No act of kindness, no matter how small, is ever wasted.
A mother wanted to teach her daughter a moral lesson. She gave the little girl a quarter and a dollar for church “Put whichever one you want in the collection plate and keep the other for yourself,” she told the girl. When they were coming out of church, the mother asked her daughter which amount she had given. “Well,” said the little girl, “I was going to give the dollar, but just before the collection the man in the pulpit said that we should all be cheerful givers. I knew I’d be a lot more cheerful if I gave the quarter, so I did.”
One of the many great lessons of leadership I have learned over the years comes from Rick Warren. It’s the opening line of his best-selling book, The Purpose Driven Life. It’s a succinct and powerful sentence. It reads, “It’s not about you.” It speaks volumes about finding your purpose and it speaks volumes about your leadership style.
Pay it forward. We hear it a lot and conceptually we embrace it. It makes us feel good especially at this time of the year. But as leaders how are we doing it?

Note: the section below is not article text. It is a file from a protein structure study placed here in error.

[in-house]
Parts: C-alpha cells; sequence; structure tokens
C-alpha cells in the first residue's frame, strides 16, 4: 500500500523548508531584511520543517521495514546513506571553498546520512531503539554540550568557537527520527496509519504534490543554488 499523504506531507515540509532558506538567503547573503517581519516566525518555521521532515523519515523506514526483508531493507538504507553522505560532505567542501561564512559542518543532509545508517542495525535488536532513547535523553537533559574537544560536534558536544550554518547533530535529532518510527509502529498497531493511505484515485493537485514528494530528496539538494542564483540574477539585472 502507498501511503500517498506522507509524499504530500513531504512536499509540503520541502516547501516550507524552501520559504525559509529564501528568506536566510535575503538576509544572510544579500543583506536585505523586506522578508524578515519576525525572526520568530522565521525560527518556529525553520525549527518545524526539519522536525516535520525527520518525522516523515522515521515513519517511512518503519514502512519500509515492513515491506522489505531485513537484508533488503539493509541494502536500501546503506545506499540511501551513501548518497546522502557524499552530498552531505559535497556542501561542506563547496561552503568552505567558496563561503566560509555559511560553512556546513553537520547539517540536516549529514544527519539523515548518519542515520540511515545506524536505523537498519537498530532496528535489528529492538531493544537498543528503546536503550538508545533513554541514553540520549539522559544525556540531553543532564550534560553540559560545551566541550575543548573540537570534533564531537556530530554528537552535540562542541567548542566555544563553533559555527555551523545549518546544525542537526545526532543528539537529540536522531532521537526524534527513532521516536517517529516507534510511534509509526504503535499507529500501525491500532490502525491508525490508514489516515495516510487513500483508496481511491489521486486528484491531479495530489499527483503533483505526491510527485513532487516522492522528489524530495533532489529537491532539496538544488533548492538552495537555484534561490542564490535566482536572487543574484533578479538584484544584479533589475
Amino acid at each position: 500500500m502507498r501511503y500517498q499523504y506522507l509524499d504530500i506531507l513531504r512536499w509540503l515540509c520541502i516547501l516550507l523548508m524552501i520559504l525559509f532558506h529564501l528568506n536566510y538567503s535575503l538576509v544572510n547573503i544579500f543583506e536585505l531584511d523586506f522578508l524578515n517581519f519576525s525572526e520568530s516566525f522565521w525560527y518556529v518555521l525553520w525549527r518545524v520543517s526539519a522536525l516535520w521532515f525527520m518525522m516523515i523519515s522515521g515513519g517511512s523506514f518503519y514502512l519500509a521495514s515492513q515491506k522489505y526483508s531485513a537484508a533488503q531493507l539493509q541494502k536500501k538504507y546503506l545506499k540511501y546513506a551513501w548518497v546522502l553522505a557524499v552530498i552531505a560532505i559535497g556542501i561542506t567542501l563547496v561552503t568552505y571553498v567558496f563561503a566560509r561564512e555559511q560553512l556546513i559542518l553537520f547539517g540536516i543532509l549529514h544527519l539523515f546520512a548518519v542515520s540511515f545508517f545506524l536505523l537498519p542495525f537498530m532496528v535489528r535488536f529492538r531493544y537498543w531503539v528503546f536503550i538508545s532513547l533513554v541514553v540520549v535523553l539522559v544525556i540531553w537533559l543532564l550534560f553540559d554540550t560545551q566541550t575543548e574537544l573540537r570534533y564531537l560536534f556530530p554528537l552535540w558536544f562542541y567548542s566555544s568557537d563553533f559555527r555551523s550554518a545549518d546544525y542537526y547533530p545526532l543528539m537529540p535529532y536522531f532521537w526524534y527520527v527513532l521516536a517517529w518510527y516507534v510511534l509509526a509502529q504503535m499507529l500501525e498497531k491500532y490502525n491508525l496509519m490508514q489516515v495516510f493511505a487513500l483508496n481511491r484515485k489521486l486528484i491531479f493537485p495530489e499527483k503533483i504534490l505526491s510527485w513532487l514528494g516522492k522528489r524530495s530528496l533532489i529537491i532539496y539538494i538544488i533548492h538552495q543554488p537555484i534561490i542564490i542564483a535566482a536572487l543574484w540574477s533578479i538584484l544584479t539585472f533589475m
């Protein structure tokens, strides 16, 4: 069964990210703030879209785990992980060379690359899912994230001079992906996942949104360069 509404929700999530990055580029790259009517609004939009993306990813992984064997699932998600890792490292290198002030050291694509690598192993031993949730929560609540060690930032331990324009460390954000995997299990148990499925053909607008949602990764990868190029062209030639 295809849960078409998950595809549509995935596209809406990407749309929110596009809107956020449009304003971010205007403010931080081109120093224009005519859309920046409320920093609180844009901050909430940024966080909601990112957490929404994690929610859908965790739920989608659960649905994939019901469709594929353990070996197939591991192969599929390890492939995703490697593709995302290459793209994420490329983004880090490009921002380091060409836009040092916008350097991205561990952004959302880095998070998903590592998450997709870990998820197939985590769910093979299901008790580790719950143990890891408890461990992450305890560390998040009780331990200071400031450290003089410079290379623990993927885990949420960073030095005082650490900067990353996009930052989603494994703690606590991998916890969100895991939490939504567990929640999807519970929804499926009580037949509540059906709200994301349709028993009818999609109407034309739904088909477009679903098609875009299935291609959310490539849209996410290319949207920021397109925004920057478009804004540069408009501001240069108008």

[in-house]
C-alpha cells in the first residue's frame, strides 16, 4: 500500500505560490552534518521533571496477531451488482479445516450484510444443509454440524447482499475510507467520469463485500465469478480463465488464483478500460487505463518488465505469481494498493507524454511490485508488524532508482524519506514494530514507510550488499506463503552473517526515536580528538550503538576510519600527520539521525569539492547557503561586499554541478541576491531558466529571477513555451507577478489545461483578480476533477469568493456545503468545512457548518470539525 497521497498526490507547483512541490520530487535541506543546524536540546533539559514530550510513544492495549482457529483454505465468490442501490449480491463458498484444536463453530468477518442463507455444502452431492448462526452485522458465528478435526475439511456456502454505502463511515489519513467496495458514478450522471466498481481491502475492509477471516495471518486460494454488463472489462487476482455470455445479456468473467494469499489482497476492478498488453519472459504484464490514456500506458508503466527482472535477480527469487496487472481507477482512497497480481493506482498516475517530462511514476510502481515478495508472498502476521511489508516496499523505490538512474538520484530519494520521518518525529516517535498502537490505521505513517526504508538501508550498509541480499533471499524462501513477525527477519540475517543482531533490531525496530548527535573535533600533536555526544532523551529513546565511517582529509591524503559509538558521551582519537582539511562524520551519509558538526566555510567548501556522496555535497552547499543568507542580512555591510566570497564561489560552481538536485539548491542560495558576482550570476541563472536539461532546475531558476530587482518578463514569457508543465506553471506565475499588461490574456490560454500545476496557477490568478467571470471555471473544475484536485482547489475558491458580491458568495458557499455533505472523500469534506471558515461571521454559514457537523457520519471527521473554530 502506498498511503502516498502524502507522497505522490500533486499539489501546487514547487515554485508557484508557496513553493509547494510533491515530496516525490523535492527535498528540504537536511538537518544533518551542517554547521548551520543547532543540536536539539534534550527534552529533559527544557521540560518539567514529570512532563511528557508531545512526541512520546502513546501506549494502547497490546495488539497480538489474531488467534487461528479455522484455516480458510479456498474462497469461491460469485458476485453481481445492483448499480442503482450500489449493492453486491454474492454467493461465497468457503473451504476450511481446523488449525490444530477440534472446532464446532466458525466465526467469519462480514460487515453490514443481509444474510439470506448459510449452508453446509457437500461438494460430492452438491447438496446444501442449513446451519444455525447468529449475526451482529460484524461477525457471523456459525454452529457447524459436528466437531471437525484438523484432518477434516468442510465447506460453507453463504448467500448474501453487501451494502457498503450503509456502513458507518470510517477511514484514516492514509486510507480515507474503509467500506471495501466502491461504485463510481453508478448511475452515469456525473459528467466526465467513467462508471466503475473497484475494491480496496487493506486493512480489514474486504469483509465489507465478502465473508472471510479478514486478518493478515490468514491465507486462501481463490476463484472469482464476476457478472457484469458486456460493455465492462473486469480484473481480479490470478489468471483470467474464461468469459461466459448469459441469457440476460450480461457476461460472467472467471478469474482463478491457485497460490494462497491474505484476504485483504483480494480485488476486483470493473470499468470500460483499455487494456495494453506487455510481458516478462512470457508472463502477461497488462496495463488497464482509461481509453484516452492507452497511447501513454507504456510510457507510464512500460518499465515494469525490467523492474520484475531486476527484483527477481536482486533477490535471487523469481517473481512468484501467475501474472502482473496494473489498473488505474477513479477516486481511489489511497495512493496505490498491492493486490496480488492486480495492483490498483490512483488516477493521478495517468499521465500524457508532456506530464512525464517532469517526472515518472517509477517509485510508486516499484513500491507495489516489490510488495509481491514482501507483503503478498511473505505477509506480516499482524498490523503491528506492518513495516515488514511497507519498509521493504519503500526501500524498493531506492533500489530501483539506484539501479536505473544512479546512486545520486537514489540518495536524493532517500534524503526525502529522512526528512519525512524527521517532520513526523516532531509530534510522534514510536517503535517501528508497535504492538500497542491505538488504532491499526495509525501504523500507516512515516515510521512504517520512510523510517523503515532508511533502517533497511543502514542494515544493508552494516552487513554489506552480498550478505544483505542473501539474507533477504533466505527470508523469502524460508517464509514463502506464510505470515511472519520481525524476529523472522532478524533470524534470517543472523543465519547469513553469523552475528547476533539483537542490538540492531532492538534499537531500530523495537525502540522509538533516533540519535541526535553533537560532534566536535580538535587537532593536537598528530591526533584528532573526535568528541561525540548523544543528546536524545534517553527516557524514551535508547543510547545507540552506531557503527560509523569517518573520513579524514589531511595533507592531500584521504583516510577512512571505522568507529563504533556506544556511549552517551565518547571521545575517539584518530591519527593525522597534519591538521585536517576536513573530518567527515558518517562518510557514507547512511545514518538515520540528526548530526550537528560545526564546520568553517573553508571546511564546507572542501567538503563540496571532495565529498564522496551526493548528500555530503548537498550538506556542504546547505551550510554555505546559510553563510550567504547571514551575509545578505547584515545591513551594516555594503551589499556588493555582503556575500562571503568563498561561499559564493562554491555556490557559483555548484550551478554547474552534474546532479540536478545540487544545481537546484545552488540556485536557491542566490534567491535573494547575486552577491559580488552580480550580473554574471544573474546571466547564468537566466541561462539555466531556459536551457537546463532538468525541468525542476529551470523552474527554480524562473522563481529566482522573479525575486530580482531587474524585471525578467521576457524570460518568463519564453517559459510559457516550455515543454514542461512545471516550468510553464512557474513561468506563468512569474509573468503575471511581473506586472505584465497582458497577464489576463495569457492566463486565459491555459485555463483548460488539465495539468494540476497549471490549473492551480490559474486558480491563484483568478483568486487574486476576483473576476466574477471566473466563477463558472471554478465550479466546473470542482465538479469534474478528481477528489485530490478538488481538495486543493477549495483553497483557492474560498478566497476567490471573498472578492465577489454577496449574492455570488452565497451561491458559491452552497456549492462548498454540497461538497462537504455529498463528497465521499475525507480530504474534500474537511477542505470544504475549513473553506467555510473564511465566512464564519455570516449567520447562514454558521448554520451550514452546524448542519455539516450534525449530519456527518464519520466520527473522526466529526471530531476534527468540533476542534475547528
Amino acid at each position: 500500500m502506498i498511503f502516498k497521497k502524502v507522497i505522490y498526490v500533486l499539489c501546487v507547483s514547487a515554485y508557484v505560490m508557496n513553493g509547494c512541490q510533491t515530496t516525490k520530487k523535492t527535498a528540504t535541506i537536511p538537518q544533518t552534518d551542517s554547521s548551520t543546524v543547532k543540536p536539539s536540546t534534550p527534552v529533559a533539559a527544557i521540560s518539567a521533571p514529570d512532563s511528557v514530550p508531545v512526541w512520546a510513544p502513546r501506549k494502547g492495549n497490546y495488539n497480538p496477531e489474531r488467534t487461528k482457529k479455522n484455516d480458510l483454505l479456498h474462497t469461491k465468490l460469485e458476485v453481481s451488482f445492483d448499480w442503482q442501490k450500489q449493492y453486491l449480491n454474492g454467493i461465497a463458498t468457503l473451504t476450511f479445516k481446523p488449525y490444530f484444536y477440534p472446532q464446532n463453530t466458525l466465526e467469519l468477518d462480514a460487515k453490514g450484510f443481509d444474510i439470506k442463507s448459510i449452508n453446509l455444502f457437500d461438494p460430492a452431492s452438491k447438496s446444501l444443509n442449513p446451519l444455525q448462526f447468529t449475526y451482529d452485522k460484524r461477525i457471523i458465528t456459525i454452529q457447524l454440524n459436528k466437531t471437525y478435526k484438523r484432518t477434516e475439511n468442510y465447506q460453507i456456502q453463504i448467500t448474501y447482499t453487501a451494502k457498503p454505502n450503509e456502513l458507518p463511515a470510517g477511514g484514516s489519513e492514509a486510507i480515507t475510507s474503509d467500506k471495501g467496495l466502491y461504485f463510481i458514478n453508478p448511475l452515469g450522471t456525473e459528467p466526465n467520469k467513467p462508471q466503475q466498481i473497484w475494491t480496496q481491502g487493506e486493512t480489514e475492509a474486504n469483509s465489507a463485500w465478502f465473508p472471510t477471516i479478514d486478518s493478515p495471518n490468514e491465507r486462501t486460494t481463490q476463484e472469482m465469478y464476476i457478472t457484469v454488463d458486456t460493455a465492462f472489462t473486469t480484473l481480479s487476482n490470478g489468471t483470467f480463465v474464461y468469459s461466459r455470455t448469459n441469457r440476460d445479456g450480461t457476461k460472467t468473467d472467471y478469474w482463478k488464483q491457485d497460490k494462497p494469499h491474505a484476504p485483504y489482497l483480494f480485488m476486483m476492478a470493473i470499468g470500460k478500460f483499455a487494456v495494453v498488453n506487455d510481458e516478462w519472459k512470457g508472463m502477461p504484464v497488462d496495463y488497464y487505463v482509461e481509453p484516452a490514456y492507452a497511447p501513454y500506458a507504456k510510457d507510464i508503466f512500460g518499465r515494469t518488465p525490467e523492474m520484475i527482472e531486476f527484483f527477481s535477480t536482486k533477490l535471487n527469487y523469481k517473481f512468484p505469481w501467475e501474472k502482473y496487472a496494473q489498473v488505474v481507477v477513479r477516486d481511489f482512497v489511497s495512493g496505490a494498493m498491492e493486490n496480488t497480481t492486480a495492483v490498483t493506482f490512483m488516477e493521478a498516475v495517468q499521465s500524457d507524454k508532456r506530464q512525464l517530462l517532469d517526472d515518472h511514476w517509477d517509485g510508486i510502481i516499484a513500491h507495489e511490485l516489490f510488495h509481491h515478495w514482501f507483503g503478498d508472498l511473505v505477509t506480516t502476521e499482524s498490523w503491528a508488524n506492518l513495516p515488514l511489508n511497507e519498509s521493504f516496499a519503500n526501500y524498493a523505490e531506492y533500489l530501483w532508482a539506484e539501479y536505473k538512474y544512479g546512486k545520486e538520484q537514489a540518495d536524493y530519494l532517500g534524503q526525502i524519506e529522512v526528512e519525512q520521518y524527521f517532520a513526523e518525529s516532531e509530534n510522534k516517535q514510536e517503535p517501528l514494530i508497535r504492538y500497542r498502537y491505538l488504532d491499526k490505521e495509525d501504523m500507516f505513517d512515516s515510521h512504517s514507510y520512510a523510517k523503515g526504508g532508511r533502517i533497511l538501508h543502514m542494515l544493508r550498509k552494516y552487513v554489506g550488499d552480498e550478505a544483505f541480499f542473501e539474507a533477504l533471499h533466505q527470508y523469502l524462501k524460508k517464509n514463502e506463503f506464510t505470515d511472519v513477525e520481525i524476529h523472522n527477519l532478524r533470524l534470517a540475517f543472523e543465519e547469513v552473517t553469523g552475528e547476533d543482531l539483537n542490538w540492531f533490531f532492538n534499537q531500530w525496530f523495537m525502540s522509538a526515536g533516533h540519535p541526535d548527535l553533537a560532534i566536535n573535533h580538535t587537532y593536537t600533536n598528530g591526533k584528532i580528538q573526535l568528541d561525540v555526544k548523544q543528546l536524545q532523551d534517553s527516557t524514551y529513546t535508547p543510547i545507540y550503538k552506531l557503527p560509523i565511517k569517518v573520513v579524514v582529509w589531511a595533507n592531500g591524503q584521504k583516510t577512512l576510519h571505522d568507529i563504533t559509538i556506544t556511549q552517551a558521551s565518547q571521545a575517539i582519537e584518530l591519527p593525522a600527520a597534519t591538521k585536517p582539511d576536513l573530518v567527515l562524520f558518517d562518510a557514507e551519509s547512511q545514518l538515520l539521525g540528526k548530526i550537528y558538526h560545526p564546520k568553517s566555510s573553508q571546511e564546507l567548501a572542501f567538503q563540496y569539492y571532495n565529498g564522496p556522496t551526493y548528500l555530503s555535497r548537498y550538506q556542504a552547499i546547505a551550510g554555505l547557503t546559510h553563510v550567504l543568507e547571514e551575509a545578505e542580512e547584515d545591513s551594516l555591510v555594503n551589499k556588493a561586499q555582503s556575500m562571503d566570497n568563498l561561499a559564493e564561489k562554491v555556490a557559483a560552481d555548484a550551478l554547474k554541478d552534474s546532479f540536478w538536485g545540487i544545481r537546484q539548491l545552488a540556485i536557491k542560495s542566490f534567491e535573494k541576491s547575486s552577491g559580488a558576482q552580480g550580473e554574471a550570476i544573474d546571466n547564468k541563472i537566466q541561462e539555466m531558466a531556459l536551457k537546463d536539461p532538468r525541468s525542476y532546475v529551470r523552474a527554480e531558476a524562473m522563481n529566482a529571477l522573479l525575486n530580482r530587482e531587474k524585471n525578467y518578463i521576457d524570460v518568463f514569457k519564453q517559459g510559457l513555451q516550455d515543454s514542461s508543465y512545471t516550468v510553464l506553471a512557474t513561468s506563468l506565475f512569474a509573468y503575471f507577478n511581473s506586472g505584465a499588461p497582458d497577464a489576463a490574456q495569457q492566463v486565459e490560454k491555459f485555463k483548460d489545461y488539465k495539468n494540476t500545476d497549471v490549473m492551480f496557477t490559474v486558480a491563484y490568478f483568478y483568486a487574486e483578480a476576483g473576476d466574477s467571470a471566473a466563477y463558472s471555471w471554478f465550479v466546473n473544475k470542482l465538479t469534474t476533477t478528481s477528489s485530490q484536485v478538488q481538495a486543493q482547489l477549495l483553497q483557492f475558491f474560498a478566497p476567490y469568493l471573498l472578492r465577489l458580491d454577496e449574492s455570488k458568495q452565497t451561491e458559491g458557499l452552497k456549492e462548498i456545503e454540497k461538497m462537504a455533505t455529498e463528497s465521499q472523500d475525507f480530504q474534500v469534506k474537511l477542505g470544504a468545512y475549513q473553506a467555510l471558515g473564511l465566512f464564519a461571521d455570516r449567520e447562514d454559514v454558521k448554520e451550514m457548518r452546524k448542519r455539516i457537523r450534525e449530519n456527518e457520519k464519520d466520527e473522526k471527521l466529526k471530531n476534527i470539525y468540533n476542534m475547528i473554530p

My intent here is not to generate a checklist of “to do’s” like opening doors, and saying hello. Not that those things aren’t worthwhile; but I’d rather explore the mindset of a pay it forward leader. Here are three traits.
A leader’s heart
Paying it forward begins in the heart. Before any encouraging word flows from your lips and before anything flows from your wallet in a monetary contribution – it passes through the heart. Leaders who pay it forward are those with a giving mindset and understand that value given is value added.
A leader’s hand
Tangible acts of paying it forward: volunteering, mentoring, etc. are extensions of a pay it forward mindset. Another name for it is servant leadership. John Maxwell said it best,” People don’t care how much you know until they know how much you care.” The hands and heart of a leader are a powerful force for good when it flows out of a heart of compassion.
A leader’s habit
Pay it forward leadership on the surface may come across as “random acts of kindness” to some, but for the pay it forward leader it’s more about a habit developed over time. Over time it’s become a lifestyle not an isolated event.
As I look back over my thirty plus years in leadership I see a common thread among the successful leaders I know and have met: they are generous, they have big hearts, and they always pay it forward.